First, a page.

"Che is more active now than he ever was," renowned Cuban poet Pablo Armando Fernández said in an interview. "Fidel will always live in the minds of Cubans. He is electric -- like a messiah."
Fidel Castro is widely considered to have been an impediment to efforts by his brother and other political figures to bring more businesses to Cuba, where hundreds of miles of spectacular coastline are a developer's dream. Cuba's economy finally opened in the 1990s, after the economic crisis provoked by the collapse of the Soviet Union, which had heavily subsidized the brothers' rule. Faced with a starving populace that was grilling banana peels and eating house cats to survive, Fidel Castro relented, allowing tourism businesses, which are administered by generals under Raúl Castro's command.
The Spanish hotel giant Sol Melia built beach resorts and Havana hotels, while other European and Canadian firms also established footholds. Top-line Havana hotel rooms now go for $250 a night or more in a city where workers are paid about $30 a month. U.S. companies are prohibited from doing business in Cuba because of a four-decade-long embargo.
Foreign investment plateaued as Cuba's economy improved early this century. Raúl Castro, friends say, was unable to persuade his brother to further open the economy. But Thursday's remarks could signal that Raúl Castro has consolidated power enough to continue advancing his agenda. It is also likely that any investment would come from Cuban allies such as Venezuela and China.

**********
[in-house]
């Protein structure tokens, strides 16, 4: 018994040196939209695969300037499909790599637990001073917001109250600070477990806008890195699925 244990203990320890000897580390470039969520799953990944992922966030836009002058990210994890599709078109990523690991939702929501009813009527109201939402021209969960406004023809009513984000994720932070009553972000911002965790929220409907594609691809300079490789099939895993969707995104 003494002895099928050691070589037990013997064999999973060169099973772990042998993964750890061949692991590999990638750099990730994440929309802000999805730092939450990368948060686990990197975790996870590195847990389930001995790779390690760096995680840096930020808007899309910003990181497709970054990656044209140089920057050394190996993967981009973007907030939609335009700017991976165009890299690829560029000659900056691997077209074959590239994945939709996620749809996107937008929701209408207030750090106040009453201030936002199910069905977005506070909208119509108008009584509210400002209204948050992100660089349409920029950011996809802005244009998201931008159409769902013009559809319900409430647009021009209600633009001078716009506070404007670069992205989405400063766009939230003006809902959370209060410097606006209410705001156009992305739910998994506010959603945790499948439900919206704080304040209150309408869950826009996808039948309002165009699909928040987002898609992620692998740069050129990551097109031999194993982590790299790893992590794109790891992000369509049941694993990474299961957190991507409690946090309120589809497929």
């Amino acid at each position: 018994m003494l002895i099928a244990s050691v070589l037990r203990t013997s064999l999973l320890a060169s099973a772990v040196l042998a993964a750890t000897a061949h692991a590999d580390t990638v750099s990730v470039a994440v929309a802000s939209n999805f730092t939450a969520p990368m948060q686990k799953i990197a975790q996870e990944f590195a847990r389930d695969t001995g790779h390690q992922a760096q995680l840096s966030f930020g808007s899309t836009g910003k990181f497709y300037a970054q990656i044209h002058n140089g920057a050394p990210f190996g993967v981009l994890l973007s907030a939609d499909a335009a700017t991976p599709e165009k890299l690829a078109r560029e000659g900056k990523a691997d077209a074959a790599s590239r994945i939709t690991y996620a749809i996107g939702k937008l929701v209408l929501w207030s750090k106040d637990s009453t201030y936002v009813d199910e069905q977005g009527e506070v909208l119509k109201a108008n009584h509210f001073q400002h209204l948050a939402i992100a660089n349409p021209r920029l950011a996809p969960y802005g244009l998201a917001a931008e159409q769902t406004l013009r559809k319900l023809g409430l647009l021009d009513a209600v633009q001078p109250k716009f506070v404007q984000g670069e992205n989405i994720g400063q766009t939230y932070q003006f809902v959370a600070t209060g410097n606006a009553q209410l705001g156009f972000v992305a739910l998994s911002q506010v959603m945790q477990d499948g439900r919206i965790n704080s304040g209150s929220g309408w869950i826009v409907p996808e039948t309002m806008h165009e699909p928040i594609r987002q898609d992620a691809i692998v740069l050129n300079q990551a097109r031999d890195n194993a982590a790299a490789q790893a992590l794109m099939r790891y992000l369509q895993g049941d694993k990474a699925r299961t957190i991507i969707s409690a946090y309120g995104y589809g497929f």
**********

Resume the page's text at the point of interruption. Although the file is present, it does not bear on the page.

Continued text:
On Thursday, Raúl Castro even suggested that Cuba's sworn enemy, the United States, might play a role in his new Cuba. He looked forward to the 2008 U.S. presidential election and the end of what he called President Bush's "erratic and dangerous administration."
"The new administration," he told the crowd, "will have to decide whether it will maintain the absurd, illegal and failed policy against Cuba or if it will accept the olive branch that we offered" in December.
Castro condemned the United States for using "corn, soy and other food products" to produce fuel, saying prices for those food staples were sure to rise. But he also leveled withering criticism at his countrymen for "absurd inefficiencies" in food production that force Cuba to import food and promised unspecified "structural changes."
When it came time to say goodbye, Raúl Castro, a plodding speaker with none of his brother's rhetorical flourishes, returned to Cuba's one sure applause line: "Long live the revolution! Long live Fidel!"